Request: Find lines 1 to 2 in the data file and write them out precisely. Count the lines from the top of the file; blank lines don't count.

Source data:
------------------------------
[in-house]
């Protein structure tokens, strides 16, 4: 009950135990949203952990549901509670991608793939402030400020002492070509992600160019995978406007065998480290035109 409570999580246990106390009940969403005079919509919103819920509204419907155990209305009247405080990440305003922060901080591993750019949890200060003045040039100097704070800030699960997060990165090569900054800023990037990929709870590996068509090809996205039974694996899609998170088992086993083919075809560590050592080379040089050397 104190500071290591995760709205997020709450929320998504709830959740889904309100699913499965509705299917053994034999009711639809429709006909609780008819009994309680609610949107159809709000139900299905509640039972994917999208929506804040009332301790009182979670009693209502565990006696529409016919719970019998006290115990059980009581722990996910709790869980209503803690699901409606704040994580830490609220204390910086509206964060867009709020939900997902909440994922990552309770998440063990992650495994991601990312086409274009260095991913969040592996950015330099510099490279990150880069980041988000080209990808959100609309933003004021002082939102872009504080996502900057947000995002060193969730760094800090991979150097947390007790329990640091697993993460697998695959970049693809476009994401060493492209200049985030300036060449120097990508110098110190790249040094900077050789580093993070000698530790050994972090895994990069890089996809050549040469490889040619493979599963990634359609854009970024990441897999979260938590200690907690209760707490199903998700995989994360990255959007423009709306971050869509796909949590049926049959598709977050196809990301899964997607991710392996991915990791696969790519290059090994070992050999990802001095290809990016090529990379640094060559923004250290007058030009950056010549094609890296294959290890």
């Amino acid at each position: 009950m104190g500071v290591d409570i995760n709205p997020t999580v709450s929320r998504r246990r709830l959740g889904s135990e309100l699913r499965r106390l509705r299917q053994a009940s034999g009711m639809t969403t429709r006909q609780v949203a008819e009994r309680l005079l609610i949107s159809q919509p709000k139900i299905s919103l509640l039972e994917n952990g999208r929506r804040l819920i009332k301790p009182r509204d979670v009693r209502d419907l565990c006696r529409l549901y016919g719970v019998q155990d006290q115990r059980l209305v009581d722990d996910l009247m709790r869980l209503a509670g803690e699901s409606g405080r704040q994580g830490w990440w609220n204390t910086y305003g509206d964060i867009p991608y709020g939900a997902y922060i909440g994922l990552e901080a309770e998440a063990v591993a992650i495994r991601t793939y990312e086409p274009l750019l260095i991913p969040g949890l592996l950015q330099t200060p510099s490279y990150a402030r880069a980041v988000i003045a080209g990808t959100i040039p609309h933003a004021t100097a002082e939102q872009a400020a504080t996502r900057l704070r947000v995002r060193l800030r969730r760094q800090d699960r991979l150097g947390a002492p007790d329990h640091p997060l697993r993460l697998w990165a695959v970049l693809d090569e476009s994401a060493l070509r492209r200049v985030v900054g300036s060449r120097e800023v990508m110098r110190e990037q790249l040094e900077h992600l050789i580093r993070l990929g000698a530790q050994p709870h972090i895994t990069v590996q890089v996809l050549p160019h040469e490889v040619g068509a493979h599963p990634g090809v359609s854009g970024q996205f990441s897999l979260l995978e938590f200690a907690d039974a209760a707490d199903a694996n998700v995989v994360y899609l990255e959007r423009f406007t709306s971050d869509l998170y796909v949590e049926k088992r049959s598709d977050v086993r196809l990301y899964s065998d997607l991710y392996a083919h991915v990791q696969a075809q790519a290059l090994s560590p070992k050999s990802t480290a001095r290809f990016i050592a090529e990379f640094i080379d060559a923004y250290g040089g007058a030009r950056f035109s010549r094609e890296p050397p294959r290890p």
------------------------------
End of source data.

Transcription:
[in-house]
């Protein structure tokens, strides 16, 4: 009950135990949203952990549901509670991608793939402030400020002492070509992600160019995978406007065998480290035109 409570999580246990106390009940969403005079919509919103819920509204419907155990209305009247405080990440305003922060901080591993750019949890200060003045040039100097704070800030699960997060990165090569900054800023990037990929709870590996068509090809996205039974694996899609998170088992086993083919075809560590050592080379040089050397 104190500071290591995760709205997020709450929320998504709830959740889904309100699913499965509705299917053994034999009711639809429709006909609780008819009994309680609610949107159809709000139900299905509640039972994917999208929506804040009332301790009182979670009693209502565990006696529409016919719970019998006290115990059980009581722990996910709790869980209503803690699901409606704040994580830490609220204390910086509206964060867009709020939900997902909440994922990552309770998440063990992650495994991601990312086409274009260095991913969040592996950015330099510099490279990150880069980041988000080209990808959100609309933003004021002082939102872009504080996502900057947000995002060193969730760094800090991979150097947390007790329990640091697993993460697998695959970049693809476009994401060493492209200049985030300036060449120097990508110098110190790249040094900077050789580093993070000698530790050994972090895994990069890089996809050549040469490889040619493979599963990634359609854009970024990441897999979260938590200690907690209760707490199903998700995989994360990255959007423009709306971050869509796909949590049926049959598709977050196809990301899964997607991710392996991915990791696969790519290059090994070992050999990802001095290809990016090529990379640094060559923004250290007058030009950056010549094609890296294959290890």